The postwar era saw many attempts to find new ways of thinking and living that avoided the dissatisfactions and interpersonal nightmares that often arose in more traditional structures. Since human happiness and flourishing are difficult and can’t be hacked with a mere transvaluation of older values, some of those experiments created more dissatisfaction and misery—especially for children—than the traditional family usually did.
With The Sullivanians, Columbia University journalism professor Alexander Stille has produced an interesting account of a Manhattan-based psychotherapeutic quasi-communal cult that flourished from the 1950s through the 1980s with ideas loosely based on the work of psychoanalytic pioneer Harry Stack Sullivan.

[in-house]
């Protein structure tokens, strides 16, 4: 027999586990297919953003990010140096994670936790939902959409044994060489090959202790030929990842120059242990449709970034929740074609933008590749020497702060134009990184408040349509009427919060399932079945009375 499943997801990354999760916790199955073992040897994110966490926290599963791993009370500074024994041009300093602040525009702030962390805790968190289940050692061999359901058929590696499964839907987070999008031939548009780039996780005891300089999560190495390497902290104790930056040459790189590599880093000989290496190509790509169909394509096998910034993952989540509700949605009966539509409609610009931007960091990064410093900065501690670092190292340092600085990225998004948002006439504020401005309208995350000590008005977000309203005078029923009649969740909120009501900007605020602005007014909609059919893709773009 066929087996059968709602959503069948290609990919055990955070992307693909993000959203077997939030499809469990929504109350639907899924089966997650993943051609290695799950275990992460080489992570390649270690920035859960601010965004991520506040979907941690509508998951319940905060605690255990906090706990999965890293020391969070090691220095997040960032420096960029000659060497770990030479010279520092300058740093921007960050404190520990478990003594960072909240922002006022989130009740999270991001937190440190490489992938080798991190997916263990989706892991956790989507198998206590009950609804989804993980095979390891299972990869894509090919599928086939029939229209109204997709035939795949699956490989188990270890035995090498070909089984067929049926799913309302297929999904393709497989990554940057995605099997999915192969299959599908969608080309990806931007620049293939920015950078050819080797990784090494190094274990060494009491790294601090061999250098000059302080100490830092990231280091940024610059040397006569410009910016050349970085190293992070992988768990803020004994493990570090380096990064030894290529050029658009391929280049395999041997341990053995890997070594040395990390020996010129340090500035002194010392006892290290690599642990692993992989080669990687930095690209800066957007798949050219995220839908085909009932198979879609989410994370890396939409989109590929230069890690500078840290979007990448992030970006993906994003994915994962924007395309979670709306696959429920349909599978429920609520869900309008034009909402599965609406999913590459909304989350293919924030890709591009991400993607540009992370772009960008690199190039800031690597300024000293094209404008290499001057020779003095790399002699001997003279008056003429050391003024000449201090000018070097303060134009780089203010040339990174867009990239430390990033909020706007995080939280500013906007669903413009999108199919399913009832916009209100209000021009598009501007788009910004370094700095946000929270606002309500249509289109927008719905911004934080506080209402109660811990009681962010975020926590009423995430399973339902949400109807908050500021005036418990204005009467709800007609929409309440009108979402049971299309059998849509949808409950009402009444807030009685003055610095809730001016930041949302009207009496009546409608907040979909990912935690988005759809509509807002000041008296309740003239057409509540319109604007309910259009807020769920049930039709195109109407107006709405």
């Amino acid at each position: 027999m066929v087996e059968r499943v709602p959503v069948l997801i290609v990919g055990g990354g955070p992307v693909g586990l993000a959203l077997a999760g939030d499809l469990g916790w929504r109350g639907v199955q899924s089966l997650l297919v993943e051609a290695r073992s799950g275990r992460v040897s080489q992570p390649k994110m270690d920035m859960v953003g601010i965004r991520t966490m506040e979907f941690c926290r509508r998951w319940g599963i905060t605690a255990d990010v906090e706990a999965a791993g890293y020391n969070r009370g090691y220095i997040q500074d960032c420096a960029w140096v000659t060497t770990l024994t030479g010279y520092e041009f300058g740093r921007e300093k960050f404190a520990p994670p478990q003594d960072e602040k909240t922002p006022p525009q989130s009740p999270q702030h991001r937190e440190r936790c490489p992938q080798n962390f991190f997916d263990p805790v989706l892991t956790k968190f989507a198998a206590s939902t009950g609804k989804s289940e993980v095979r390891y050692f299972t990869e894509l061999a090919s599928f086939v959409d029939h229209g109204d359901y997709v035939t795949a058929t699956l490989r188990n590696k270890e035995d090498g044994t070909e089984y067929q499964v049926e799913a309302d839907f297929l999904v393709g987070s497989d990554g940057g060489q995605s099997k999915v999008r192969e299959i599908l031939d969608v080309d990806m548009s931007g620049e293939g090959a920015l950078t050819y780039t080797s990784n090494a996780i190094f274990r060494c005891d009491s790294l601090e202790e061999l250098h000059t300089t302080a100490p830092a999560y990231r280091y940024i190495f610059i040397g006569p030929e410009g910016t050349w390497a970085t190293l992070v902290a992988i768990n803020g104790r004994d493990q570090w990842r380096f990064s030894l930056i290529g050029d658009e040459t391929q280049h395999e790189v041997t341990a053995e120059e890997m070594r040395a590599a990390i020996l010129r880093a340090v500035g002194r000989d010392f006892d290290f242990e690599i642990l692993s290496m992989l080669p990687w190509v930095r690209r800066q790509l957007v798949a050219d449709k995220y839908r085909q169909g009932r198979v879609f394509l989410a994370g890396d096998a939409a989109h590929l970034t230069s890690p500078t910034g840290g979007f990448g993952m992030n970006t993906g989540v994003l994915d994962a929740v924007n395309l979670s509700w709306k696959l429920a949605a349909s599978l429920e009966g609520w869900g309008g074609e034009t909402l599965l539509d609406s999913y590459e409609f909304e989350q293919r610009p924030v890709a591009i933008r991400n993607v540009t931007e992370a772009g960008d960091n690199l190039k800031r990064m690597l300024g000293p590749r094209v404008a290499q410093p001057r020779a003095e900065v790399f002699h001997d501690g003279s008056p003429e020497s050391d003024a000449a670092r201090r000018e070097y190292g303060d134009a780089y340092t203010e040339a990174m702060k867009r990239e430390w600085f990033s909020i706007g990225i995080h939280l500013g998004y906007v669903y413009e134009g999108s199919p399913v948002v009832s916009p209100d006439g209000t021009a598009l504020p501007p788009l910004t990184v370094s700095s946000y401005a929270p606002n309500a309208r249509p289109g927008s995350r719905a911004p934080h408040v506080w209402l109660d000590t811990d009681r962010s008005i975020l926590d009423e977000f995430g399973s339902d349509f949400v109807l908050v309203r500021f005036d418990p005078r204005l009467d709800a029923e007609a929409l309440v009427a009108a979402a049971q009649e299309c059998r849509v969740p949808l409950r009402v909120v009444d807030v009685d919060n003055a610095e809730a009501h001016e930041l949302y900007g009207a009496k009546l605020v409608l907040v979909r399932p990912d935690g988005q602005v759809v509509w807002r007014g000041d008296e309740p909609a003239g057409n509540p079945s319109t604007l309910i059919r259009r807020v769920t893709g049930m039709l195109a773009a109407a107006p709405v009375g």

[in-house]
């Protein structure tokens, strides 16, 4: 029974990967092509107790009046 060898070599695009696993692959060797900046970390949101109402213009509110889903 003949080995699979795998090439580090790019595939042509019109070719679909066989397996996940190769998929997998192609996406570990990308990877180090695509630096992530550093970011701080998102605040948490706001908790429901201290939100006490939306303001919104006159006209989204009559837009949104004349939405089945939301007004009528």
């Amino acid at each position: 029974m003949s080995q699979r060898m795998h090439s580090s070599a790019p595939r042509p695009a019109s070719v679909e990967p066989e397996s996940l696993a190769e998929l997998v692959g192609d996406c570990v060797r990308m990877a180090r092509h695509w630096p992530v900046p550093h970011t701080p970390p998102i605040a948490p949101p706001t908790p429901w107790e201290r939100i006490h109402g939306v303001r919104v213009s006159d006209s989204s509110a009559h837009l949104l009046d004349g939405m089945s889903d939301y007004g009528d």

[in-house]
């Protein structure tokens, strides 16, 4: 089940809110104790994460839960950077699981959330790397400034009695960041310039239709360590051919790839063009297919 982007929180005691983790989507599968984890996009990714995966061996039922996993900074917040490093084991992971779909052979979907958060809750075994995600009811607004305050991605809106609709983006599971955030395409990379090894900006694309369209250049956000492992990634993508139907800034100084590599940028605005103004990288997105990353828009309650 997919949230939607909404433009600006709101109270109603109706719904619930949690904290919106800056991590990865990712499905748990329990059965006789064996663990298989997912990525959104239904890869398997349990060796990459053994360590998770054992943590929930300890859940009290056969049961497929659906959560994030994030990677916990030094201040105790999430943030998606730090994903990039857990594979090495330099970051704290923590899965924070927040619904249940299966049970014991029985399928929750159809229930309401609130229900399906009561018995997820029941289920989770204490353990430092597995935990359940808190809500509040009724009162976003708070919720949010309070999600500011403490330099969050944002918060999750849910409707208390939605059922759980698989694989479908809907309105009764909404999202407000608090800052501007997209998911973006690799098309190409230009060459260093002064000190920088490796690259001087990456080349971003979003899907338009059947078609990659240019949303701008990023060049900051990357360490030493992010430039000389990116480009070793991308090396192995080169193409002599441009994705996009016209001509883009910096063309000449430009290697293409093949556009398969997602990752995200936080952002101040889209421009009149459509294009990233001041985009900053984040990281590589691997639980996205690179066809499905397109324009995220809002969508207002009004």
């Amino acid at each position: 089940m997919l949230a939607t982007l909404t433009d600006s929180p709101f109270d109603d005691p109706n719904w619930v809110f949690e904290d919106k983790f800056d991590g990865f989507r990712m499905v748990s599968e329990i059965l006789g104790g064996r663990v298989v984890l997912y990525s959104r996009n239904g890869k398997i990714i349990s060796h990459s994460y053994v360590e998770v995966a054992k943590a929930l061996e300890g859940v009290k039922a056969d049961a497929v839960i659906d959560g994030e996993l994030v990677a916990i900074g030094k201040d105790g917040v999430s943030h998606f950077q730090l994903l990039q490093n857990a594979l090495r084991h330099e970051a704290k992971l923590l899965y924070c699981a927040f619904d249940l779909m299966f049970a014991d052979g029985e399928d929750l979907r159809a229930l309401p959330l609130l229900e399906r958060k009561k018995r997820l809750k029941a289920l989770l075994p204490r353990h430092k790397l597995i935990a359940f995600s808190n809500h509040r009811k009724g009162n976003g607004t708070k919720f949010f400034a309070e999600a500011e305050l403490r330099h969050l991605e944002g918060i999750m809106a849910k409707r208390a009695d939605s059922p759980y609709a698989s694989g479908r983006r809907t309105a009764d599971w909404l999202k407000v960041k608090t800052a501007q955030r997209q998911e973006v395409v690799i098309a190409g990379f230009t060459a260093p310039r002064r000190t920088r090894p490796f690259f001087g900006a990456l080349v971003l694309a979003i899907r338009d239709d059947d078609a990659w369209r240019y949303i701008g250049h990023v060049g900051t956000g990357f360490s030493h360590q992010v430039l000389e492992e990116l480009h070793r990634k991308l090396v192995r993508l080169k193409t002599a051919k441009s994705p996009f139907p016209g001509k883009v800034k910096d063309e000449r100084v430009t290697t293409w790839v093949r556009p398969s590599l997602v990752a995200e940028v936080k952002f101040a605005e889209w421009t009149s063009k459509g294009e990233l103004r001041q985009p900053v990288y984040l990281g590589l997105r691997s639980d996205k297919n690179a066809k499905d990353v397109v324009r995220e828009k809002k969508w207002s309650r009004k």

This group trapped its members in endless therapy (with endless fees to support the leaders’ real estate, moviemaking, and theatrical dreams) while stressing that parents were always the enemy, and by extension that the patients were their own children’s enemies. The solution: Send them away to boarding schools and camps, forever.
The circle of abstract expressionist painters surrounding Jackson Pollock were early devotees, but the story mostly focuses on average New Yorkers driven to grief by the Sullivanians’ obsessive need to break up families and to play reproductive Russian roulette in an attempt to obscure dangerous facts about paternity.